By Allison Bennett
Jan. 13 (Bloomberg) — The euro dropped against most major counterparts, reaching a 16-month low versus the dollar, as Standard & Poor’s stripped France of its top credit rating.
The 17-nation currency fell for a sixth straight week against the greenback Karen Millen Dresses, its longest losing streak in almost two years, as S&P said on its website it lowered France’s rating one step to AA+ with a negative outlook. The euro fell to its weakest versus the yen since 2000 as talks between Greece and creditor banks were put on hold. The Dollar Index climbed as U.S. stocks fell after JPMorgan Chase & Co. said profit slid.
“The rumors of the pending cuts were enough to make the euro fall off and then take stocks with it,” said John Doyle, director of markets in Washington at the currency-trading firm Tempus Consulting Inc. “Greece has been a thorn in the side of the euro for almost three years now, and it will be a continuing weight on the euro.”
The euro weakened 1.1 percent to $1.2680 at 5 p.m. in New York. It touched $1.2624, the lowest level since Aug. 25, 2010, and lost 0.3 percent over the past five days. The last time the euro dropped for six weeks was the period ended Feb. 19, 2010.
The shared currency sank 0.8 percent to 97.57 yen and touched 97.20 yen, the weakest level since December 2000. It lost 0.3 percent for the week, its third five-day decline. The Japanese currency depreciated 0.3 percent to 76.97 per dollar.
While France was downgraded, S&P affirmed the ratings of Germany, Belgium, Estonia, Finland, Ireland, Luxembourg and the Netherlands, the company said in a statement.
Ratings of Cyprus, Italy, Portugal, and Spain were cut by two levels, S&P said. Austria, Malta, Slovakia and Slovenia were cut one step, it said.
The dollar climbed against most of its major counterparts as risk appetite faded and investors sought refuge.
“The three strongest net inflows being currently witnessed amongst global fixed-income markets are into Japanese government bonds, Swiss bonds and U.S. Treasuries,” Samarjit Shankar, a managing director for the foreign-exchange group in Boston at Bank of New York Mellon, wrote to clients. “This flight to relative safe and liquid assets is being spurred by renewed concerns about potential credit rating downgrades in the euro zone.”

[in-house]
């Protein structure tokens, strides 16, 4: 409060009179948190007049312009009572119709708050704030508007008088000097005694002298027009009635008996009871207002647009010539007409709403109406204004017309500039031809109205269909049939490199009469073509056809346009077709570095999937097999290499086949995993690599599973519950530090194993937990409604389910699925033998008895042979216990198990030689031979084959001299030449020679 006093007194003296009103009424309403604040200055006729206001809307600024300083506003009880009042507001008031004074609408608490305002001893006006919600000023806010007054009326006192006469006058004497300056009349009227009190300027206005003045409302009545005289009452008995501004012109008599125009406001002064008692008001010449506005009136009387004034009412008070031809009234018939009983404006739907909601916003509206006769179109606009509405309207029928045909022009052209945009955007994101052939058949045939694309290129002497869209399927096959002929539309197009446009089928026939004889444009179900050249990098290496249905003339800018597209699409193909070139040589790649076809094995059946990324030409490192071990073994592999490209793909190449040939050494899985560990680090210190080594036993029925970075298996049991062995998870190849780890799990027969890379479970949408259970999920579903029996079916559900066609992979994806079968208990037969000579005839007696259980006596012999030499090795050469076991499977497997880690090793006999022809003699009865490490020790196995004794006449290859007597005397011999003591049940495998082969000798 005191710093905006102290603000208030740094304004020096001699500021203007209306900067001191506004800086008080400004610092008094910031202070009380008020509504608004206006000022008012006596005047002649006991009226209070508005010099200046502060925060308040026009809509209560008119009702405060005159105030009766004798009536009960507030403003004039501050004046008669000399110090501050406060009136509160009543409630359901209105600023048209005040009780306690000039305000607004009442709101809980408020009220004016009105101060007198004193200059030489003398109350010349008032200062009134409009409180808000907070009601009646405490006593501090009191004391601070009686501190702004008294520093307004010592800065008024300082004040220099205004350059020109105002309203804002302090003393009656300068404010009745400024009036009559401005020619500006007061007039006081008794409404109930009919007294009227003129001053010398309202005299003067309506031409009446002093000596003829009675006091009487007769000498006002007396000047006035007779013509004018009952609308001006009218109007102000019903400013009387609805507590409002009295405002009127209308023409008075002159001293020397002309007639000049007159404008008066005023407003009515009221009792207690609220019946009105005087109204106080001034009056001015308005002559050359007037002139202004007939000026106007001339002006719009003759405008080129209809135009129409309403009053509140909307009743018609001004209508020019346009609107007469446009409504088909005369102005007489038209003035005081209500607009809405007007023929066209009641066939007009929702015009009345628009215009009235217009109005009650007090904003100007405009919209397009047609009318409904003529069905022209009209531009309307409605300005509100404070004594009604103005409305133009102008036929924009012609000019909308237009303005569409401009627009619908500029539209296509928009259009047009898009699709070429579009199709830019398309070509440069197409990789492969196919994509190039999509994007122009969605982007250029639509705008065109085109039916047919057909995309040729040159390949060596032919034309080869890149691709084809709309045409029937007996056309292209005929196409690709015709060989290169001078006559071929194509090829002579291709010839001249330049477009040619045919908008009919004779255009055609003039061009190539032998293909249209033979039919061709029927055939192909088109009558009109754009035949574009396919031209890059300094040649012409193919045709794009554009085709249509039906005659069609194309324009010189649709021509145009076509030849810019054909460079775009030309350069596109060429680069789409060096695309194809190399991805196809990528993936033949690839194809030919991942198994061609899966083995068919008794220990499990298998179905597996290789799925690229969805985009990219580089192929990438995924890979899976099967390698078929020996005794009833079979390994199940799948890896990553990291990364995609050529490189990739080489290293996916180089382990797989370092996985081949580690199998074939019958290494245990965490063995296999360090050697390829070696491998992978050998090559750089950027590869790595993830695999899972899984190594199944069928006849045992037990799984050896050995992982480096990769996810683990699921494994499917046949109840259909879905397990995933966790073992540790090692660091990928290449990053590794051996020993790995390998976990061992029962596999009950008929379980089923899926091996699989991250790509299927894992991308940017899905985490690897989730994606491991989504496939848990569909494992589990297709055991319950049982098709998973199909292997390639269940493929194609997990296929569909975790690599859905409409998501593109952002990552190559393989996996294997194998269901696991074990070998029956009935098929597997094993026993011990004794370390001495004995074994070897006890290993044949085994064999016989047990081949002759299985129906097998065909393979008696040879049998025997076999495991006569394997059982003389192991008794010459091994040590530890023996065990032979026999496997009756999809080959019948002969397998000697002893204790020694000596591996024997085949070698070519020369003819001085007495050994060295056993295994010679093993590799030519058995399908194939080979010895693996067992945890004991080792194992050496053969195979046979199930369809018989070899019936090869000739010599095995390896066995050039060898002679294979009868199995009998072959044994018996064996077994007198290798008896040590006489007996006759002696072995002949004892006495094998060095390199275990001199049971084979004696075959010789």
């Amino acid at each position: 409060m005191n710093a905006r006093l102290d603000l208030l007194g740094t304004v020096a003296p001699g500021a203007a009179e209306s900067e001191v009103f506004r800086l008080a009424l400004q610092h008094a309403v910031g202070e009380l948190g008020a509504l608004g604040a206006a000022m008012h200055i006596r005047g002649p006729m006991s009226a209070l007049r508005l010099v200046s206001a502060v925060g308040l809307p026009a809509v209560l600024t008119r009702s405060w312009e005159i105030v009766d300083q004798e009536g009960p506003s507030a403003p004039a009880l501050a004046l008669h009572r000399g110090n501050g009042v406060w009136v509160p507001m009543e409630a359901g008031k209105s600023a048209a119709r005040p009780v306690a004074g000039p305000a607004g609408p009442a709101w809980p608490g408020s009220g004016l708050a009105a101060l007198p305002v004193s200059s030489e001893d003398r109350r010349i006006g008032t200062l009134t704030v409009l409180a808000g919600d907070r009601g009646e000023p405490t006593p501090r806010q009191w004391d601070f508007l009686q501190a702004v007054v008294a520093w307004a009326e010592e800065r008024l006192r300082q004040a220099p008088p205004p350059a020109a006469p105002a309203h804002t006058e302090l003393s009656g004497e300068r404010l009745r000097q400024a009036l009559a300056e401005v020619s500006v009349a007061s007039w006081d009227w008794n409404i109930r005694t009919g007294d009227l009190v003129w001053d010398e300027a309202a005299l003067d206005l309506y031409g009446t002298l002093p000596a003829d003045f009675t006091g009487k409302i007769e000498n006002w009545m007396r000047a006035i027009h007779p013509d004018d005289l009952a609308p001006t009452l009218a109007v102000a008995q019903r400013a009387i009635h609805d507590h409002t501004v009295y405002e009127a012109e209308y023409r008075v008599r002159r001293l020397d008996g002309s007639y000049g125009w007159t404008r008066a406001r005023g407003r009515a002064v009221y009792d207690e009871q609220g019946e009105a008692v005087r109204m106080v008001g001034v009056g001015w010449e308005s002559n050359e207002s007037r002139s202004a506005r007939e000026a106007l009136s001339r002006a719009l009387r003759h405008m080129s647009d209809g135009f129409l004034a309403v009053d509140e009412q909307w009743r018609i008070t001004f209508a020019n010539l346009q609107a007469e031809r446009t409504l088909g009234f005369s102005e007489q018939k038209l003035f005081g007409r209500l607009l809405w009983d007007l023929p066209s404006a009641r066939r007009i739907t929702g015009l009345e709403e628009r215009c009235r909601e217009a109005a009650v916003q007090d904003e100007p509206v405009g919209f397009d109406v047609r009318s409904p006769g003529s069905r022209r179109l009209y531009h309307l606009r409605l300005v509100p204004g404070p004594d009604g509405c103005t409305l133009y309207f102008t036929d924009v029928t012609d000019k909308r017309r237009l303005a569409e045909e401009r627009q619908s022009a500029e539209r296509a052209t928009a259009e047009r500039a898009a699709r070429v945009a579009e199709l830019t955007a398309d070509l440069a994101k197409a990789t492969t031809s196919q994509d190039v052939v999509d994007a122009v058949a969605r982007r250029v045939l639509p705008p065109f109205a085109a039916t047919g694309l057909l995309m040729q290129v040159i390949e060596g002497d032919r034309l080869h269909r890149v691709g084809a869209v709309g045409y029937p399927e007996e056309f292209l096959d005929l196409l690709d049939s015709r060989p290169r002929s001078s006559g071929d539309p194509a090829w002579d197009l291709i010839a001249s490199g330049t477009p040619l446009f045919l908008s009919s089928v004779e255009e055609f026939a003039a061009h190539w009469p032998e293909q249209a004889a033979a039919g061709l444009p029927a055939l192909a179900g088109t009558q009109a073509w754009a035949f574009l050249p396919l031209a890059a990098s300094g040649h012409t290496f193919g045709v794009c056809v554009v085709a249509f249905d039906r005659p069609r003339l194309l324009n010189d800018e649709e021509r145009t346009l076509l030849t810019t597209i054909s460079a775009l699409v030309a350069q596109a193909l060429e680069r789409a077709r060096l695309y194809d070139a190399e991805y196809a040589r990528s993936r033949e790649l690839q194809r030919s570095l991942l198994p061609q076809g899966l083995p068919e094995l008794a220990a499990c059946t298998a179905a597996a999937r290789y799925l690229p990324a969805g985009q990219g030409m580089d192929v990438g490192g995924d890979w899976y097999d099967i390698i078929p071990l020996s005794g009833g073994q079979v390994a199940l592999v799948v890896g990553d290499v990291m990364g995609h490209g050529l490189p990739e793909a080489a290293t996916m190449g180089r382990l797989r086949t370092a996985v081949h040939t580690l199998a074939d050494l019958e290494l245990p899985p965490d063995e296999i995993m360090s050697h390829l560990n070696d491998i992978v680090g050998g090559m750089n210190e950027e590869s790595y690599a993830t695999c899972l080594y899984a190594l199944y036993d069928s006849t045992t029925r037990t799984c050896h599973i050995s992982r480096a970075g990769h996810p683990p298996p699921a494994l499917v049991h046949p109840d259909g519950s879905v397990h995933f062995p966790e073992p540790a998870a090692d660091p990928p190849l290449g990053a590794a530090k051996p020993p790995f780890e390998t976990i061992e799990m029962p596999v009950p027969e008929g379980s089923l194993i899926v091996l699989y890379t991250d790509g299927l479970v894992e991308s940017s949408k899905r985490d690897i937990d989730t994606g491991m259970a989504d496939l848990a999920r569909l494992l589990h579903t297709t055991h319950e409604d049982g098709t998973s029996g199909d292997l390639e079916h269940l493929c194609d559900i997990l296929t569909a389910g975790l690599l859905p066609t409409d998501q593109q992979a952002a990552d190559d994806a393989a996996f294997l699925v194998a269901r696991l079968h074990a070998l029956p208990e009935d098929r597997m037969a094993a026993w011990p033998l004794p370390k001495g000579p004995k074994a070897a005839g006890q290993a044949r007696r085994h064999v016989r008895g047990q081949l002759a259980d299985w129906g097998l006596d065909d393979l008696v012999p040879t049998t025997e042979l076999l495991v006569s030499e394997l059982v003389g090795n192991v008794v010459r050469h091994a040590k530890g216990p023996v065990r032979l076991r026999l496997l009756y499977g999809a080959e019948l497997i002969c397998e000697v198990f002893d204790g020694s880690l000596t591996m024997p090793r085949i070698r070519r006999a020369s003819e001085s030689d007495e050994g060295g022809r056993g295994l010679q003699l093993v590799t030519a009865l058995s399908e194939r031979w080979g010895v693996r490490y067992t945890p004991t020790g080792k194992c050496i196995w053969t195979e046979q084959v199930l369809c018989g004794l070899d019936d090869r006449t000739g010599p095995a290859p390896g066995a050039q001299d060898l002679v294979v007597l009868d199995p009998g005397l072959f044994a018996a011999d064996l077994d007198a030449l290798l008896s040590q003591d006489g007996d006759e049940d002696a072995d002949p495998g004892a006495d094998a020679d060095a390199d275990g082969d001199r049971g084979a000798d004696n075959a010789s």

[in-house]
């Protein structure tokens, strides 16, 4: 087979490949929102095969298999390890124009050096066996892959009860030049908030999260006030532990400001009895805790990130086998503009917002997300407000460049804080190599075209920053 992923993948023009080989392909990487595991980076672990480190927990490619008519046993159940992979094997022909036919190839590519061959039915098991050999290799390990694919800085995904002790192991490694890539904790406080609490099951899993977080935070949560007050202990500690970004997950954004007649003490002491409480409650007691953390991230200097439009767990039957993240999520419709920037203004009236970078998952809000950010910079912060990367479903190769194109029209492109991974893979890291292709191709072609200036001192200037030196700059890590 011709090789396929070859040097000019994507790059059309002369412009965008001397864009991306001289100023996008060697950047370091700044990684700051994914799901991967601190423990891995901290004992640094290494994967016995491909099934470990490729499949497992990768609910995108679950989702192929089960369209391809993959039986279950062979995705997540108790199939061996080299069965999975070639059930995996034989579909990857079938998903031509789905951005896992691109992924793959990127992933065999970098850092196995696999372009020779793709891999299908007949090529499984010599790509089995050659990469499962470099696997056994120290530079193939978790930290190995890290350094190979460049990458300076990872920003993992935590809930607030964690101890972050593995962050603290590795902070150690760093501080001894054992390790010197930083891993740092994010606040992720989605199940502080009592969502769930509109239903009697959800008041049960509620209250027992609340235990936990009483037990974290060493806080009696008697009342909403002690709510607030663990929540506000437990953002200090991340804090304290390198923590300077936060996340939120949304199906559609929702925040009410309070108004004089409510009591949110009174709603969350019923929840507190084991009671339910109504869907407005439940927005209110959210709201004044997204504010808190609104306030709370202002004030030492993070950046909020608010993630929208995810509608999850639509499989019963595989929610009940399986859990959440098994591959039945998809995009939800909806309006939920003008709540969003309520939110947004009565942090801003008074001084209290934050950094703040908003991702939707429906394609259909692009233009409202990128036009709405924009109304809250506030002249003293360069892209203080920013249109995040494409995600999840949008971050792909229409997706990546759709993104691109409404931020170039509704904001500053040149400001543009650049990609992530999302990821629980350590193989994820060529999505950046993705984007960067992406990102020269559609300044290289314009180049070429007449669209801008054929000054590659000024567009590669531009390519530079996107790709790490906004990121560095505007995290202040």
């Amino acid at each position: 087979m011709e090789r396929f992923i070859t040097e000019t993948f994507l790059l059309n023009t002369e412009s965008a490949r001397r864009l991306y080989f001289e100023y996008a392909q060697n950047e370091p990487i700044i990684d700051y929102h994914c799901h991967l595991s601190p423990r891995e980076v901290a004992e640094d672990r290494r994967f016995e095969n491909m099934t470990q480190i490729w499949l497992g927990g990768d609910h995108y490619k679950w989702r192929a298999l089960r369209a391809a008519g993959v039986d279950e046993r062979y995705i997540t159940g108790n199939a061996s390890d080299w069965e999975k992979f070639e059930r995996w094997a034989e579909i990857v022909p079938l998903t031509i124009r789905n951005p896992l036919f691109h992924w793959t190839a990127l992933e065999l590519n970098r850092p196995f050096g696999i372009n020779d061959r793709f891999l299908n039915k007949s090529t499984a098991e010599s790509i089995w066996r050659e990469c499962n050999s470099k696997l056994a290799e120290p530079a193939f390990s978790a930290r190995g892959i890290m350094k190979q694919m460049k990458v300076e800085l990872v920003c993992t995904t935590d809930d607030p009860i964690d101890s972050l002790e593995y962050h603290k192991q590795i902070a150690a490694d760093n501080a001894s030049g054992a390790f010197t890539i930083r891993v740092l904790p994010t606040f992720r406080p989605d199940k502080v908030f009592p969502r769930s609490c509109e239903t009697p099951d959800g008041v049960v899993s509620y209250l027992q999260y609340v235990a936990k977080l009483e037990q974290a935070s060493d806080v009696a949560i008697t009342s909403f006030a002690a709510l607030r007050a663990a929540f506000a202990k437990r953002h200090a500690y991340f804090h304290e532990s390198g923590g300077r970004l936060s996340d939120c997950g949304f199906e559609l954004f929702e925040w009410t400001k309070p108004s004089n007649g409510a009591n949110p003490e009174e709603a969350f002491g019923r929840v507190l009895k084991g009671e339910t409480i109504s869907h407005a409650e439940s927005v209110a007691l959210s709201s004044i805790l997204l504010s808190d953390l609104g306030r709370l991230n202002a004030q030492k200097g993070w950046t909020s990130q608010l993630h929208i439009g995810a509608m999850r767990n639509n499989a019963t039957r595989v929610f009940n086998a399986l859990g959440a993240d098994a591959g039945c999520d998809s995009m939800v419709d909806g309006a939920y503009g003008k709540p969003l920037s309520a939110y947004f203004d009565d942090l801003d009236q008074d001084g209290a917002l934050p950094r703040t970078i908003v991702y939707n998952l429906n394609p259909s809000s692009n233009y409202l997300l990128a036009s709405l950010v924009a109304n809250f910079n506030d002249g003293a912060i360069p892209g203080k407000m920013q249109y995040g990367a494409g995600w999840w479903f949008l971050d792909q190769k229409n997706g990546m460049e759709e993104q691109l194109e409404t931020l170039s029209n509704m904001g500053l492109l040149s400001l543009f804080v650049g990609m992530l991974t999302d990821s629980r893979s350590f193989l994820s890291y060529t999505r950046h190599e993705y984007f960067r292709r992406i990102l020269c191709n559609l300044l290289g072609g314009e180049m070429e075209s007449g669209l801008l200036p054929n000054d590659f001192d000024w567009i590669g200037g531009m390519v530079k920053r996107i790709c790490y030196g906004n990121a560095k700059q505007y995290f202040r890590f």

Yields on benchmark Treasury 10-year notes declined to 1.83 percent, the lowest level this year, as the securities’ prices rose. Japanese 10-year notes yielded 0.95 percent, the lowest since November, and Swiss 10-year yields were at 0.79 percent.
The Dollar Index, which IntercontinentalExchange Inc. uses to track the greenback against the currencies of six major U.S. trading partners, reached 81.784, the highest since Sept. 14, 2010, after JPMorgan said fourth-quarter profit decreased 23 percent. The S&P 500 Index dropped as much as 1.4 percent before paring losses to 0.5 percent.
Greece’s creditor banks broke off talks after failing to agree with the government about how much money investors will lose by swapping their bonds, increasing the risk of the euro- area’s first sovereign default. Negotiations have “paused for reflection,” the Institute of International Finance said in an e-mailed statement today. The government said the two sides will reconvene discussions in five days.
“We’re focused on if there is going to be an agreement at all, regardless of the specifics,” said Brian Kim, a currency strategist at Royal Bank of Scotland Group Plc in Stamford Karen Millen Dresses, Connecticut. “The ratings could have implications for the backstop mechanism, but we’re just focusing right now on Greece.”
Bets Against Euro
Futures traders increased bets to a record high that the euro will decline against the dollar. The difference between wagers that the shared currency would fall versus those that it would rise — so-called net shorts — surged to 155,195 in the week ended Jan. 10, according to data from the Commodity Futures Trading Commission released yesterday.
France’s rating downgrade may threaten the potency of the region’s main bailout fund. The European Financial Stability Facility, which is funding rescue packages for Greece, Ireland and Portugal partially with bond sales, owes its AAA rating to guarantees from the euro region’s top-rated nations. A French downgrade may prompt investors to demand higher rates.
S&P put the ratings of 15 euro nations, including AAA rated Germany and France, on review Dec. 5 for possible downgrades. Moody’s Investors Service said Dec. 12 it would review European Union countries’ ratings after a Dec. 9 summit failed to produce “decisive policy measures” to end the debt crisis.
The euro retreated 0.8 percent today against nine-developed nation peers tracked by Bloomberg Correlation-Weighted Currency Indexes after Italian borrowing costs declined less at a note sale than when the country auctioned bills yesterday. The dollar gained 0.6 percent, while the Swedish krona was the biggest loser after the euro, declining 0.6 percent.
Italy sold notes due in November 2014 at an average yield of 4.83 percent, down from 5.62 percent at a prior auction on Dec. 29. Investors bid for 1.2 times the amount allotted, down from a bid-to-cover ratio of 1.36 last month.
The nation’s cost of borrowing for one year dropped to 2.735 percent at a bill sale yesterday, from a 5.952 percent yield at the prior auction on Dec. 12.
“That the bid-to-cover ratio was not especially high, combined with euphoric reactions to the bill auctions yesterday, left room for disappointment,” said Shahab Jalinoos, a senior currency strategist at UBS AG in Stamford, Connecticut. “The second issue is that the Greek private-sector-involvement story continues to rumble in the background.”
–Editors: Greg Storey, Dennis Fitzgerald
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